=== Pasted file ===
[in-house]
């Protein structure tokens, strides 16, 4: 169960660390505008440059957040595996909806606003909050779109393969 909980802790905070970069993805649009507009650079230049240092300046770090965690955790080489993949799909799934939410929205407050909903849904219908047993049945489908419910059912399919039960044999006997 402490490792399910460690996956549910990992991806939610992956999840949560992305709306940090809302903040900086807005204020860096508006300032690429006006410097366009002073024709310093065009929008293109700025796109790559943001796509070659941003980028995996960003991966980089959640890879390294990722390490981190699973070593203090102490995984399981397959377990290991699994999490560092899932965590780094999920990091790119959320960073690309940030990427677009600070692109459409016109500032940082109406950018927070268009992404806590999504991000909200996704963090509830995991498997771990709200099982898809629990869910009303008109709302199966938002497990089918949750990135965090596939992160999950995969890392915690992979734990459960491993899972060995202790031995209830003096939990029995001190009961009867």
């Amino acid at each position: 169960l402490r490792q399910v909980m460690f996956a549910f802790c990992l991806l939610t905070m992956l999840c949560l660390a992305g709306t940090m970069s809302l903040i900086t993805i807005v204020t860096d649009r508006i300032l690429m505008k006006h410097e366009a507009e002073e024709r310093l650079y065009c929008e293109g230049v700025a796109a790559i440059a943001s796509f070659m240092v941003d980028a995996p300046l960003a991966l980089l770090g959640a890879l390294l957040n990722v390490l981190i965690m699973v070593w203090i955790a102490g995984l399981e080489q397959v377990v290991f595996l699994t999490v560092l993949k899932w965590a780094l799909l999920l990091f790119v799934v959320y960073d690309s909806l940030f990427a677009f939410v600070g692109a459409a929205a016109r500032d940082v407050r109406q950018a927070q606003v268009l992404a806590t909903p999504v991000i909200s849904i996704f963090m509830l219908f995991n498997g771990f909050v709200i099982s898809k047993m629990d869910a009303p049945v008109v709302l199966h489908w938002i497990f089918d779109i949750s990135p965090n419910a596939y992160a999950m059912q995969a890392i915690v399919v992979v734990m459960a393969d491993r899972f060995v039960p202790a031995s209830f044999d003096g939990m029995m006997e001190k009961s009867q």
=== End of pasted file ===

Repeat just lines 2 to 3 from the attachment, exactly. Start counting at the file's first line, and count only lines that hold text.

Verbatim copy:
């Protein structure tokens, strides 16, 4: 169960660390505008440059957040595996909806606003909050779109393969 909980802790905070970069993805649009507009650079230049240092300046770090965690955790080489993949799909799934939410929205407050909903849904219908047993049945489908419910059912399919039960044999006997 402490490792399910460690996956549910990992991806939610992956999840949560992305709306940090809302903040900086807005204020860096508006300032690429006006410097366009002073024709310093065009929008293109700025796109790559943001796509070659941003980028995996960003991966980089959640890879390294990722390490981190699973070593203090102490995984399981397959377990290991699994999490560092899932965590780094999920990091790119959320960073690309940030990427677009600070692109459409016109500032940082109406950018927070268009992404806590999504991000909200996704963090509830995991498997771990709200099982898809629990869910009303008109709302199966938002497990089918949750990135965090596939992160999950995969890392915690992979734990459960491993899972060995202790031995209830003096939990029995001190009961009867």
């Amino acid at each position: 169960l402490r490792q399910v909980m460690f996956a549910f802790c990992l991806l939610t905070m992956l999840c949560l660390a992305g709306t940090m970069s809302l903040i900086t993805i807005v204020t860096d649009r508006i300032l690429m505008k006006h410097e366009a507009e002073e024709r310093l650079y065009c929008e293109g230049v700025a796109a790559i440059a943001s796509f070659m240092v941003d980028a995996p300046l960003a991966l980089l770090g959640a890879l390294l957040n990722v390490l981190i965690m699973v070593w203090i955790a102490g995984l399981e080489q397959v377990v290991f595996l699994t999490v560092l993949k899932w965590a780094l799909l999920l990091f790119v799934v959320y960073d690309s909806l940030f990427a677009f939410v600070g692109a459409a929205a016109r500032d940082v407050r109406q950018a927070q606003v268009l992404a806590t909903p999504v991000i909200s849904i996704f963090m509830l219908f995991n498997g771990f909050v709200i099982s898809k047993m629990d869910a009303p049945v008109v709302l199966h489908w938002i497990f089918d779109i949750s990135p965090n419910a596939y992160a999950m059912q995969a890392i915690v399919v992979v734990m459960a393969d491993r899972f060995v039960p202790a031995s209830f044999d003096g939990m029995m006997e001190k009961s009867q």